The Joint Commission of the Swiss Medical Schools (SMIFK/CIMS) decided in 2000 to establish a Swiss Catalogue of Learning Objectives for Undergraduate Medical Training (SCLO), which was based on a similar Dutch blueprint. A second version of the SCLO was developed and launched in 2008. The catalogue includes a common set of learning objectives that the students of all faculties should reach by the end of their master curriculum. Moreover, the document, according to the Federal Act on the University Medical Professions (MedBG/LPMéd) defines the contents of the Federal Licensing Examination (FLE); it is also a prerequisite for the accreditation of the curricula of the Swiss faculties of medicine.
Given the evolution of the field of medicine and of medical education, the SMIFK/CIMS has decided to embark on a total revision of the SCLO. The working group in charge of
this work comprised experts from all Swiss medical faculties and of other institutions involved in undergraduate medical education, as well as representatives of students and postgraduate medical education.
The new document encompasses the common medical situations that a physician should be able to handle on the first day of his residency. It outlines a generic profile of the physician and describes the Principal Relevant Objectives and a Framework for Integrative Learning and Education in Switzerland. Thus, PROFILES provides a generic description of competence-driven learning objectives that cover the field of medicine without focusing on specific disciplines. This means that although basic medical sciences and medical disciplines are not explicitly mentioned, their knowledge must be acquired to meet the objectives given in Profiles. This approach strives to promote the intellectual autonomy of students and fosters a holistic vision of the practice of medicine. It also stresses the characteristics of a good doctor, such as communication skills, professionalism, capacity for interprofessional collaboration as well as the ability to adopt a reflective view of the progress of medical science.
Based on the deliberations of the Joint Commission of the Swiss Medical Schools, the Profiles document builds on the scientific foundations of medicine and acknowledges that scientific teaching and training is an integral part of undergraduate medical education. As such, it also establishes an important basis for postgraduate and lifelong learning, for scientific progress and for evidence-based medicine.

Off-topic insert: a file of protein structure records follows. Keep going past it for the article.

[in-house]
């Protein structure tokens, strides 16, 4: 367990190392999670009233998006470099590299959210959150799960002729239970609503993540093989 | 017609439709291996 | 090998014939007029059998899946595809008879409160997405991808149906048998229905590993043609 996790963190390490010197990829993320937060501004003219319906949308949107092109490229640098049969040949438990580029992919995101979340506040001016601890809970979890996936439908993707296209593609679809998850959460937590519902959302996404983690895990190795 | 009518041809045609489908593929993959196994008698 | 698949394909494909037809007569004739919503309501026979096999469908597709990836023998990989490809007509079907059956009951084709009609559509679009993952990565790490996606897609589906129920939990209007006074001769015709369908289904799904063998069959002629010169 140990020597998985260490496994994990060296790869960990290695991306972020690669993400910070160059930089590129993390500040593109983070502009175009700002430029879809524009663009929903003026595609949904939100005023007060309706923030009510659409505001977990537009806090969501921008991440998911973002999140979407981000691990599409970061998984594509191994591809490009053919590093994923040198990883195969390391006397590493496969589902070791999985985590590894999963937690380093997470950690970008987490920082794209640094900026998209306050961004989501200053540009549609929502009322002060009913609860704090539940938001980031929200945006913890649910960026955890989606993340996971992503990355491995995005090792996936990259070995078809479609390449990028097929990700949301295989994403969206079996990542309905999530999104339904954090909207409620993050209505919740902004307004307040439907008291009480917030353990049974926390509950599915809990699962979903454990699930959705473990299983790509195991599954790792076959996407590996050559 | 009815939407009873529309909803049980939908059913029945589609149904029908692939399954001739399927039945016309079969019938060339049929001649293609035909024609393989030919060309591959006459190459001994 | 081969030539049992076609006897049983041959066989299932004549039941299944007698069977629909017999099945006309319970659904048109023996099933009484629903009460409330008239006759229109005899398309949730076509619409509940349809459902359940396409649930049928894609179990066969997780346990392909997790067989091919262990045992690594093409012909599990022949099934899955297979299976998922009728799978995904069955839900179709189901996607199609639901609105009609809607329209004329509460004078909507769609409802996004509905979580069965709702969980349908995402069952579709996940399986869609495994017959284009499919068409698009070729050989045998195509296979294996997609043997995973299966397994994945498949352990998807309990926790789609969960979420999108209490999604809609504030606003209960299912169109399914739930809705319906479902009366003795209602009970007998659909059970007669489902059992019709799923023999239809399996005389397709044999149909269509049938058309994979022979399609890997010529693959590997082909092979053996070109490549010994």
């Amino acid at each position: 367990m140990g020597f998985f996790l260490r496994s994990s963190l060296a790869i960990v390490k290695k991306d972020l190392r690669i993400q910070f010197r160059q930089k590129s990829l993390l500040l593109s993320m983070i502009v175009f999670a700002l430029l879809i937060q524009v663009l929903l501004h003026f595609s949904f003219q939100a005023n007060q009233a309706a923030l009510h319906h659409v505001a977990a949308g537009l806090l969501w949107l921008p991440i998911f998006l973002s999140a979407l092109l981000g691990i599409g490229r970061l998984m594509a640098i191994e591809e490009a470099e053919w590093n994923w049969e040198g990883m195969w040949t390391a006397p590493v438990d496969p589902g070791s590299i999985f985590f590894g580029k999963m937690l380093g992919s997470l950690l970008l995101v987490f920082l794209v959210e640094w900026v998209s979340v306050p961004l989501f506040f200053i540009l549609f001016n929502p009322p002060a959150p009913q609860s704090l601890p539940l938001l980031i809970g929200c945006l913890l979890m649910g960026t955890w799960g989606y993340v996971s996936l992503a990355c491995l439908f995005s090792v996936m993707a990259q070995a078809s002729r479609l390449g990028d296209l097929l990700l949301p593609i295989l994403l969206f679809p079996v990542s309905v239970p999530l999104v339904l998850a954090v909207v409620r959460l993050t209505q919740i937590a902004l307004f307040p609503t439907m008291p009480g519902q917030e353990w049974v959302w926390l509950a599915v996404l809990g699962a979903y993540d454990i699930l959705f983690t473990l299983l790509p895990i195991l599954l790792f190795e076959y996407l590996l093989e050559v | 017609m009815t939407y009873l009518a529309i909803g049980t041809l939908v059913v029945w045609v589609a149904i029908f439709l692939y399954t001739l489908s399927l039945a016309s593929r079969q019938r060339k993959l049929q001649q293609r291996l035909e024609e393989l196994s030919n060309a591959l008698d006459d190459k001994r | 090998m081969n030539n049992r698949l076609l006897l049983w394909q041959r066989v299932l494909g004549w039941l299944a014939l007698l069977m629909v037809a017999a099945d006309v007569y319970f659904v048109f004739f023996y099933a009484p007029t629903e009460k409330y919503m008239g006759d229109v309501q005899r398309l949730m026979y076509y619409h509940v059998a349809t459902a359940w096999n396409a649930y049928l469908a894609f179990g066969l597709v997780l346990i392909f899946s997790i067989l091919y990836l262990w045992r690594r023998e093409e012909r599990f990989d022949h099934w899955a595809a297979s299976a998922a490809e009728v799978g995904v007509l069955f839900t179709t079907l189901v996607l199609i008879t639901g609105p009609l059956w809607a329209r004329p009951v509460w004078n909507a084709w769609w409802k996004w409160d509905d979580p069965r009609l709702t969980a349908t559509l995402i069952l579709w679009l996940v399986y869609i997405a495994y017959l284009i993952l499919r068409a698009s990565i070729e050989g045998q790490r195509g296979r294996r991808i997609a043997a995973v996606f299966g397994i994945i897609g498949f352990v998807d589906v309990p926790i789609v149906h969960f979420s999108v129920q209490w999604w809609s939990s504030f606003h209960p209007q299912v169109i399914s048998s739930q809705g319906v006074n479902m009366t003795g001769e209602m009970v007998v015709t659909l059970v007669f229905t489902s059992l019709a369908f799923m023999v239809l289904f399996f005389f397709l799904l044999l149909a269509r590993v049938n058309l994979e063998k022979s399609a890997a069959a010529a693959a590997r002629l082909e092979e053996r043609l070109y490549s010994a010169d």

The working group has been greatly stimulated by the different versions of the Dutch Framework for Undergraduate Medical Education in the Netherlands (http://www.nfu.nl/img/pdf/09.4072_Brochure_Raamplan_artsopleiding_-_Framework_for_Undergraduate_2009.pdf) and gratefully acknowledges the support of Professor Olle Ten Cate (University of Utrecht), initiator of the concept of Entrustable Professional Activities. The first chapter of general objectives has been adapted with permission from the 2015 CanMEDS document. CanMEDS 2015 is a publication of the Royal College of Physicians and Surgeons of Canada (http://canmeds.royalcollege.ca/en/framework). The second chapter on Entrustable Professional Activities is based with permission on a series of training objectives built by the American Association of Medical Colleges (https://www.aamc.org/initiatives/coreepas/). The members of the Working Group express their gratitude to the above mentioned institutions and to the many colleagues who have made comments and suggestions over the three years of work on Profiles.
As illustrated by the graphic below, all the objectives and situations apply to any age group (baby, child, adolescent, young and middle-aged adults, old and very old persons), to any set of circumstances (prevention, acute, rehabilitation, chronic and palliative care) and to any type of setting (ambulatory, hospital, long-term and comunity). Also, the general objectives of Chapter 1, the entrustable professional activities (EPAs) described in Chapter 2 and the situations listed in Chapter 3 as starting points are closely interconnected. To achieve the expected level of expertise, the student must master the corresponding discipline-related knowledge and skills, and must also adopt the attitude appropriate to the circumstances.
Profiles displays three interdependent chapters of equal importance :
|A first chapter listing a series of learning objectives related to the different roles of doctors, inspired by the CanMEDs Roles used worldwide|
|A second chapter presenting a set of entrustable professional activities (EPAs) reflecting the main medical tasks that a physician must be able to perform autonomously on the first day of his residency|
|A third chapter listing around 265 common clinical situations that a doctor is expected to deal with after passing the Swiss Federal Licensing Examination|